- Better logging. There is logging of results but no logging of anything else (queries, crashes, etc...)
- Redirect detection & tagging. Some domains do redirect to legitimate login pages.


Resources & similar projects:

https://github.com/ninoseki/uzen - ninoseki github has really cool projects. This one is very similar to littleshot actually.
https://github.com/InfosecExtra/StreamshotY - littleshot fork that someone hooked up with certstream. It has a refreshing page of screenshots too like urlscan.


(if the blog post formatting looks odd, it's because Blogger editor interface hates me)

Wednesday, July 13, 2022

Building a honeypot network with inetsim, suricata, vector.dev, and appsmith

I wanted to learn a bit more about data engineering, databases, app building, managing systems, and so on so I decided to work on a small honeypot network as a project. I was partially inspired by Greynoise and AbuseIPDB, I use both of those a lot. I wanted to get this project done in about a week so this is a small project which isn't too scalable. I ended up learning things so it's fine.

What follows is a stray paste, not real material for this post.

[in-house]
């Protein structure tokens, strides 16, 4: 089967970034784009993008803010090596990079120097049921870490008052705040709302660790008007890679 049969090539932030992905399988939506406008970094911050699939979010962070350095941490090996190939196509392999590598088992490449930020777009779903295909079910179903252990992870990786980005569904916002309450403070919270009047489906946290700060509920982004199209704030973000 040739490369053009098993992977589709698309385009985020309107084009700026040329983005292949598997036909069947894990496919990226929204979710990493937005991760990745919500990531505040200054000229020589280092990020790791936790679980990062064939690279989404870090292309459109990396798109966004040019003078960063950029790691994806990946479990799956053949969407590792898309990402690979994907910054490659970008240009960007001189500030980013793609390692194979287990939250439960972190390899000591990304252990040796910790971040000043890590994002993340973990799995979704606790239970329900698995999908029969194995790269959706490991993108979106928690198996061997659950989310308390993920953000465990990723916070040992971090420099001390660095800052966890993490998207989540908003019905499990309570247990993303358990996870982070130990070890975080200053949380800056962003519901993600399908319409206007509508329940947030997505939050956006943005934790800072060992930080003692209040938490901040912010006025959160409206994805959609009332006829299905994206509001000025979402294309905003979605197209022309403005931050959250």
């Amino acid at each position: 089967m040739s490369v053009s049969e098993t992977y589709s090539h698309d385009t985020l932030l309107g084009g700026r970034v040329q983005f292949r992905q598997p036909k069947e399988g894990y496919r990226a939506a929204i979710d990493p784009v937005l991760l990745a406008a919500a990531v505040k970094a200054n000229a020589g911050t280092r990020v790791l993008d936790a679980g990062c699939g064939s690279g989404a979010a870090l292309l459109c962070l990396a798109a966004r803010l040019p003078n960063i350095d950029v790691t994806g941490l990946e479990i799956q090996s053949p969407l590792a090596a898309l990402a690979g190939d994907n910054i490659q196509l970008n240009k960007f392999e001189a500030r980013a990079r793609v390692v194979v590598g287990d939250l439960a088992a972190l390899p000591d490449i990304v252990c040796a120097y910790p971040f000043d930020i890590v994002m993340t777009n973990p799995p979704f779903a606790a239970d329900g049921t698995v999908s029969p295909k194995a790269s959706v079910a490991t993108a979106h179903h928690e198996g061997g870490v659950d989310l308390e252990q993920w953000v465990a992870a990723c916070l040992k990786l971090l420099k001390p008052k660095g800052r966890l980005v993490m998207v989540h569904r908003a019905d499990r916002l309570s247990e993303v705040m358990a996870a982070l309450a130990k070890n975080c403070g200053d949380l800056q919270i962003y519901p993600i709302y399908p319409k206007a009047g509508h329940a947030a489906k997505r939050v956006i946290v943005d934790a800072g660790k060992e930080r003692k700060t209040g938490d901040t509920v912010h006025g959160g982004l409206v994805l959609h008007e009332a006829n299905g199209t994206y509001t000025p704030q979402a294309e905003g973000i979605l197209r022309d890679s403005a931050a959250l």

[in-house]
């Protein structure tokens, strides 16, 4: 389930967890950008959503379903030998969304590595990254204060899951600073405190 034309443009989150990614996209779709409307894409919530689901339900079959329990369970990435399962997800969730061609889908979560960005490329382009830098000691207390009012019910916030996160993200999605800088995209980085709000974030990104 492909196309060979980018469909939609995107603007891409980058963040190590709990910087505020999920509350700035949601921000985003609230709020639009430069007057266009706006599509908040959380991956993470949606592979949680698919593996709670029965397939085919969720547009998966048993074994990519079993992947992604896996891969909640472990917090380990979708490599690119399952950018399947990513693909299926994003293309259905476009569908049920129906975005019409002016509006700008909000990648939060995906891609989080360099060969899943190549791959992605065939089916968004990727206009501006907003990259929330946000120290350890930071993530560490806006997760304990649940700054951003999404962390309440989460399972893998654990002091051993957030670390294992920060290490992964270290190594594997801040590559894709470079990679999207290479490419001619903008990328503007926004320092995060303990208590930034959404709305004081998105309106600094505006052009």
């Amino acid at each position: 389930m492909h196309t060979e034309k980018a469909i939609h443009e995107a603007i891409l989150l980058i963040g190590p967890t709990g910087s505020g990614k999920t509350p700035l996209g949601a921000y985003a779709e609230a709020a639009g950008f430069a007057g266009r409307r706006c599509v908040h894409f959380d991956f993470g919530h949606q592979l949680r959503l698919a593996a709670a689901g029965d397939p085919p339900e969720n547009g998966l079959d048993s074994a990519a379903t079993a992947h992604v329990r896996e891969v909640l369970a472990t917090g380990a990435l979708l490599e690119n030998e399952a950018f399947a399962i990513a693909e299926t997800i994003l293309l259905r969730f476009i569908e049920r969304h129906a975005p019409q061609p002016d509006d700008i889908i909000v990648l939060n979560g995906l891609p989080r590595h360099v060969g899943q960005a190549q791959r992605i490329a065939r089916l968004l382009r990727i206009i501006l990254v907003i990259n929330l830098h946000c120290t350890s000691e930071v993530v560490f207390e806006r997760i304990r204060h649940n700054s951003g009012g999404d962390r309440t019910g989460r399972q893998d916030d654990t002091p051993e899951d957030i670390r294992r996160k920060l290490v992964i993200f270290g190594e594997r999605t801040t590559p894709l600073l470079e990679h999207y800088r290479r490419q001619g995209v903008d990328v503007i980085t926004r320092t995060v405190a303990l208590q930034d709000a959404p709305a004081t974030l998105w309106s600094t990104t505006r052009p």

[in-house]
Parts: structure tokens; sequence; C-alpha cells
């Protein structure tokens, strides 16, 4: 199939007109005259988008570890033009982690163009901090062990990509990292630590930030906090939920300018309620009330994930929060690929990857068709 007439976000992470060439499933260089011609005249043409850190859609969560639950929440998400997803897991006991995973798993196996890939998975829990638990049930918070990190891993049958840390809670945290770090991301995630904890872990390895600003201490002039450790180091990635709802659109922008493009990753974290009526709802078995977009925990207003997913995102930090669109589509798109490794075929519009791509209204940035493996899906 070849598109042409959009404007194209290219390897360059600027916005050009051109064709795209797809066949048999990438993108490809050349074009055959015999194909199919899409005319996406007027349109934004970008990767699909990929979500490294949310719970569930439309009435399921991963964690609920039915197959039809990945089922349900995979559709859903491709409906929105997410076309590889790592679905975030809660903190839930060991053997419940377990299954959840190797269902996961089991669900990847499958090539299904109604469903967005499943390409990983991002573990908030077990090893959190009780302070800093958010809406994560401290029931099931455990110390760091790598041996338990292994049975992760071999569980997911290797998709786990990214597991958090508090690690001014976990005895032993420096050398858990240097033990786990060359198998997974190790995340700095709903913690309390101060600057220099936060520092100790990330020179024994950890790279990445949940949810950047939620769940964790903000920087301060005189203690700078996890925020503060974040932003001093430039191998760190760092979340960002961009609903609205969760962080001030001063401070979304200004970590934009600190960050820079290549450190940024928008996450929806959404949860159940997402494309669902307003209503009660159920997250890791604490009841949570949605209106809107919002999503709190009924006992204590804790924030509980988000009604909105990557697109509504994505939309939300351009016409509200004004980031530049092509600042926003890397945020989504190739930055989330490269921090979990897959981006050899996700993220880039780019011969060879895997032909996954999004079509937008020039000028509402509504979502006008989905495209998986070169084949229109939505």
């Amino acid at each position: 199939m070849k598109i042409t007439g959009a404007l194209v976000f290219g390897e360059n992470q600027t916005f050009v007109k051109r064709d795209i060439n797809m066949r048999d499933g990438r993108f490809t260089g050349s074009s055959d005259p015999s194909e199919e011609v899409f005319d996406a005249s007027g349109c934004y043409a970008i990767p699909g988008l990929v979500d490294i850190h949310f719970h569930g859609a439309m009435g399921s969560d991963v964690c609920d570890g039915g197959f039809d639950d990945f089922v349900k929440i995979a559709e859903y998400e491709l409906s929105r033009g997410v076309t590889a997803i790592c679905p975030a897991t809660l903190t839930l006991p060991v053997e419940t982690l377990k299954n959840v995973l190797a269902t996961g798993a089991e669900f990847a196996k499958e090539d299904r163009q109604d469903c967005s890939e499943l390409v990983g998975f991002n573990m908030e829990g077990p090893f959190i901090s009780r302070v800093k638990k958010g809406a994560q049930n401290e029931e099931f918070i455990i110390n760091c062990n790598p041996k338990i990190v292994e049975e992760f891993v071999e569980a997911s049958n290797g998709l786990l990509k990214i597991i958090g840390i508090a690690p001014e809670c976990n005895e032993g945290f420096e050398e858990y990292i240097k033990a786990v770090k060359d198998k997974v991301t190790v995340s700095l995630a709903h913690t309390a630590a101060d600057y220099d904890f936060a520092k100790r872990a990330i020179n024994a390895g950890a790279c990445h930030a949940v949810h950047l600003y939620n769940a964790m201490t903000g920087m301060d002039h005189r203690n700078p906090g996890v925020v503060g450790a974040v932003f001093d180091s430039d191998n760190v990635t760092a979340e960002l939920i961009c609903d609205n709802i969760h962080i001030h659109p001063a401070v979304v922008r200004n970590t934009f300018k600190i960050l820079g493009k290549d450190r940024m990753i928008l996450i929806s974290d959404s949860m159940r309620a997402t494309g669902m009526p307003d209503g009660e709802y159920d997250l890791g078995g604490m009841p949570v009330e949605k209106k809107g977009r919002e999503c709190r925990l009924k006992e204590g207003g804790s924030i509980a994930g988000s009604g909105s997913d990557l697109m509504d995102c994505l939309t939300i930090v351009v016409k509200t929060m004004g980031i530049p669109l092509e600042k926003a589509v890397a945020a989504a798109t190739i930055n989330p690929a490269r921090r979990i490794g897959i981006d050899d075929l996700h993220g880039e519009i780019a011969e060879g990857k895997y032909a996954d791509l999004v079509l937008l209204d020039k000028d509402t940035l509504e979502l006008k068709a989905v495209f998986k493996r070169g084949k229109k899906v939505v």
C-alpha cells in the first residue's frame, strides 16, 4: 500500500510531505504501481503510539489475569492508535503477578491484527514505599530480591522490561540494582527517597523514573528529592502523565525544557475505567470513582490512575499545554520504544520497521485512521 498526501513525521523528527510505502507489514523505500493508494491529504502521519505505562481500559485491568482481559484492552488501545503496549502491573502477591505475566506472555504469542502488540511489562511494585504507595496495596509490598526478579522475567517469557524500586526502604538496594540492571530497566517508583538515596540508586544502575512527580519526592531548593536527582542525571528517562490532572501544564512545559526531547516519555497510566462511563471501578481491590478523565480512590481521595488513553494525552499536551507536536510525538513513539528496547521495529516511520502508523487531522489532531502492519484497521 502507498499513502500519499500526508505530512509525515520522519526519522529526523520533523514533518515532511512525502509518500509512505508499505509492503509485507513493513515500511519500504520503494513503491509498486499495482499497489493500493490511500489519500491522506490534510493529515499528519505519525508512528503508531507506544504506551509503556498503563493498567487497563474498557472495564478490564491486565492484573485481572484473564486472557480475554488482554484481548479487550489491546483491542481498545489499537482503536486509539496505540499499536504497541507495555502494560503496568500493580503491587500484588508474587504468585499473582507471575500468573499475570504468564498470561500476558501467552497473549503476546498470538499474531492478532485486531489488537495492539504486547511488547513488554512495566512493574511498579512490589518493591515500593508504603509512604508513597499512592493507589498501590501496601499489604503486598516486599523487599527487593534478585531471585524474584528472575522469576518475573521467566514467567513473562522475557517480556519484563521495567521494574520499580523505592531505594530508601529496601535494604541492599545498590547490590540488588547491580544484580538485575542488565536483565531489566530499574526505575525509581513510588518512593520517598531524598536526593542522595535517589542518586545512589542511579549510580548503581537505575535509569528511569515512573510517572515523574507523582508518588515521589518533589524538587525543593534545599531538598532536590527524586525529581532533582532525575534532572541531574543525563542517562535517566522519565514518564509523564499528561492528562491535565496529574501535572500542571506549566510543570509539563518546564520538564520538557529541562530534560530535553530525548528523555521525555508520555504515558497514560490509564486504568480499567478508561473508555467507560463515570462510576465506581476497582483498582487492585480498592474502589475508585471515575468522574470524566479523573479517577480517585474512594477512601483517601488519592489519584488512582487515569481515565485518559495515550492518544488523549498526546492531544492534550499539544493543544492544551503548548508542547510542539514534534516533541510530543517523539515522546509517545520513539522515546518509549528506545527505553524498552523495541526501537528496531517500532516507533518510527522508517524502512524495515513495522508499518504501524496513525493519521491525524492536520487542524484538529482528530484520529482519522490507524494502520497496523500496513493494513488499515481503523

My goals:

- Use Suricata to see what type of signatures are triggered based on the incoming traffic from the internet
- Save all the Suricata logs to disk in a central place so I can go back and search all the data or reingest the data.
- Send logs to Humio for searching, dashboarding, and potentially alerting purposes
- Have a webapp for searching for an IP
-- Webapp should show the signatures the IP has triggered, first time the IP was seen, last time the IP was seen, and number of times it was seen triggering signatures.

My tech stack:

- Sensors & databases are hosted on Vultr w/ Ubuntu
- Obviously Suricata for detecting attack attempt type
- Inetsim - this is not the best (i'm letting the attackers know I'm not running any real services, it's just inetsim, assuming attackers manually go look at the scan results) but it'll do for this project